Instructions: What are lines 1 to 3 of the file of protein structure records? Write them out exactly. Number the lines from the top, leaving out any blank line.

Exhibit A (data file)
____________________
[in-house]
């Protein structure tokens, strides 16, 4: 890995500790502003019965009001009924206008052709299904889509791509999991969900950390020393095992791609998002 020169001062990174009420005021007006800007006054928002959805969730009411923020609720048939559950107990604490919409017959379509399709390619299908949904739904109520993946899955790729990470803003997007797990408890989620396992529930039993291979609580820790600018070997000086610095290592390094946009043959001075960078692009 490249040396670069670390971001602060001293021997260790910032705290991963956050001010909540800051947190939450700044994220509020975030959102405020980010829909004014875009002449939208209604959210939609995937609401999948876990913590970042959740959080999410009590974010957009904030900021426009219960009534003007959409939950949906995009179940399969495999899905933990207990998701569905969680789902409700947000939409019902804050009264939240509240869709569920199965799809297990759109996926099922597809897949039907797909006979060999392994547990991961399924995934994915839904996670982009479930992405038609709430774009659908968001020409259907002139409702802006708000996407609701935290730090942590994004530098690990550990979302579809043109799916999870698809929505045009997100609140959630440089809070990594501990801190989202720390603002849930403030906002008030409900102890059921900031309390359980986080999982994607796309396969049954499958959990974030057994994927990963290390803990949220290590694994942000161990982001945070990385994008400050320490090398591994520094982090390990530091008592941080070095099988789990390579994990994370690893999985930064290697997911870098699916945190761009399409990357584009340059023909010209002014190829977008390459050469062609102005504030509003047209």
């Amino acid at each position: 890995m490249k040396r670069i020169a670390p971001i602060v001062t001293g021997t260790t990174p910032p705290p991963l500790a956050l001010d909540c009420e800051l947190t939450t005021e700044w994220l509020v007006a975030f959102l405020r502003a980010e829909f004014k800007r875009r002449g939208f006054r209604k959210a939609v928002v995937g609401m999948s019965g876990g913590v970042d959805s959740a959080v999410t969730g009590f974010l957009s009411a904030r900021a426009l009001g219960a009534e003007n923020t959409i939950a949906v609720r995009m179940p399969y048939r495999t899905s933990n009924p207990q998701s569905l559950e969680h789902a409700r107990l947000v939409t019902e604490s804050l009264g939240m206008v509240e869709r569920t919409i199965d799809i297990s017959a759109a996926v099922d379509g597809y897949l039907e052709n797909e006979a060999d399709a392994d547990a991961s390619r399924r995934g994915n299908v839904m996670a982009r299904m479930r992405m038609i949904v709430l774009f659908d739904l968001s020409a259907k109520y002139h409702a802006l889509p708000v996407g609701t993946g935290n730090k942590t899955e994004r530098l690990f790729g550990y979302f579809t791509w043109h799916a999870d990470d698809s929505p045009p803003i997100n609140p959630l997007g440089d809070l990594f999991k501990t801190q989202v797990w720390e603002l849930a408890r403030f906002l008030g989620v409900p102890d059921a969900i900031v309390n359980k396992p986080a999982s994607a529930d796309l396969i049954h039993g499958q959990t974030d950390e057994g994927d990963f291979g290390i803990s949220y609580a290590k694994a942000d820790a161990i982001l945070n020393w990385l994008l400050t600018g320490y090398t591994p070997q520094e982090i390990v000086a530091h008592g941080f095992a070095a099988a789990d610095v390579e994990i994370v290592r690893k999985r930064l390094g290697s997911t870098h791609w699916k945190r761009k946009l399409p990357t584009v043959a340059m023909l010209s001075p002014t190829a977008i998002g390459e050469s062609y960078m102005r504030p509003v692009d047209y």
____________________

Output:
[in-house]
């Protein structure tokens, strides 16, 4: 890995500790502003019965009001009924206008052709299904889509791509999991969900950390020393095992791609998002 020169001062990174009420005021007006800007006054928002959805969730009411923020609720048939559950107990604490919409017959379509399709390619299908949904739904109520993946899955790729990470803003997007797990408890989620396992529930039993291979609580820790600018070997000086610095290592390094946009043959001075960078692009 490249040396670069670390971001602060001293021997260790910032705290991963956050001010909540800051947190939450700044994220509020975030959102405020980010829909004014875009002449939208209604959210939609995937609401999948876990913590970042959740959080999410009590974010957009904030900021426009219960009534003007959409939950949906995009179940399969495999899905933990207990998701569905969680789902409700947000939409019902804050009264939240509240869709569920199965799809297990759109996926099922597809897949039907797909006979060999392994547990991961399924995934994915839904996670982009479930992405038609709430774009659908968001020409259907002139409702802006708000996407609701935290730090942590994004530098690990550990979302579809043109799916999870698809929505045009997100609140959630440089809070990594501990801190989202720390603002849930403030906002008030409900102890059921900031309390359980986080999982994607796309396969049954499958959990974030057994994927990963290390803990949220290590694994942000161990982001945070990385994008400050320490090398591994520094982090390990530091008592941080070095099988789990390579994990994370690893999985930064290697997911870098699916945190761009399409990357584009340059023909010209002014190829977008390459050469062609102005504030509003047209």
């Amino acid at each position: 890995m490249k040396r670069i020169a670390p971001i602060v001062t001293g021997t260790t990174p910032p705290p991963l500790a956050l001010d909540c009420e800051l947190t939450t005021e700044w994220l509020v007006a975030f959102l405020r502003a980010e829909f004014k800007r875009r002449g939208f006054r209604k959210a939609v928002v995937g609401m999948s019965g876990g913590v970042d959805s959740a959080v999410t969730g009590f974010l957009s009411a904030r900021a426009l009001g219960a009534e003007n923020t959409i939950a949906v609720r995009m179940p399969y048939r495999t899905s933990n009924p207990q998701s569905l559950e969680h789902a409700r107990l947000v939409t019902e604490s804050l009264g939240m206008v509240e869709r569920t919409i199965d799809i297990s017959a759109a996926v099922d379509g597809y897949l039907e052709n797909e006979a060999d399709a392994d547990a991961s390619r399924r995934g994915n299908v839904m996670a982009r299904m479930r992405m038609i949904v709430l774009f659908d739904l968001s020409a259907k109520y002139h409702a802006l889509p708000v996407g609701t993946g935290n730090k942590t899955e994004r530098l690990f790729g550990y979302f579809t791509w043109h799916a999870d990470d698809s929505p045009p803003i997100n609140p959630l997007g440089d809070l990594f999991k501990t801190q989202v797990w720390e603002l849930a408890r403030f906002l008030g989620v409900p102890d059921a969900i900031v309390n359980k396992p986080a999982s994607a529930d796309l396969i049954h039993g499958q959990t974030d950390e057994g994927d990963f291979g290390i803990s949220y609580a290590k694994a942000d820790a161990i982001l945070n020393w990385l994008l400050t600018g320490y090398t591994p070997q520094e982090i390990v000086a530091h008592g941080f095992a070095a099988a789990d610095v390579e994990i994370v290592r690893k999985r930064l390094g290697s997911t870098h791609w699916k945190r761009k946009l399409p990357t584009v043959a340059m023909l010209s001075p002014t190829a977008i998002g390459e050469s062609y960078m102005r504030p509003v692009d047209y």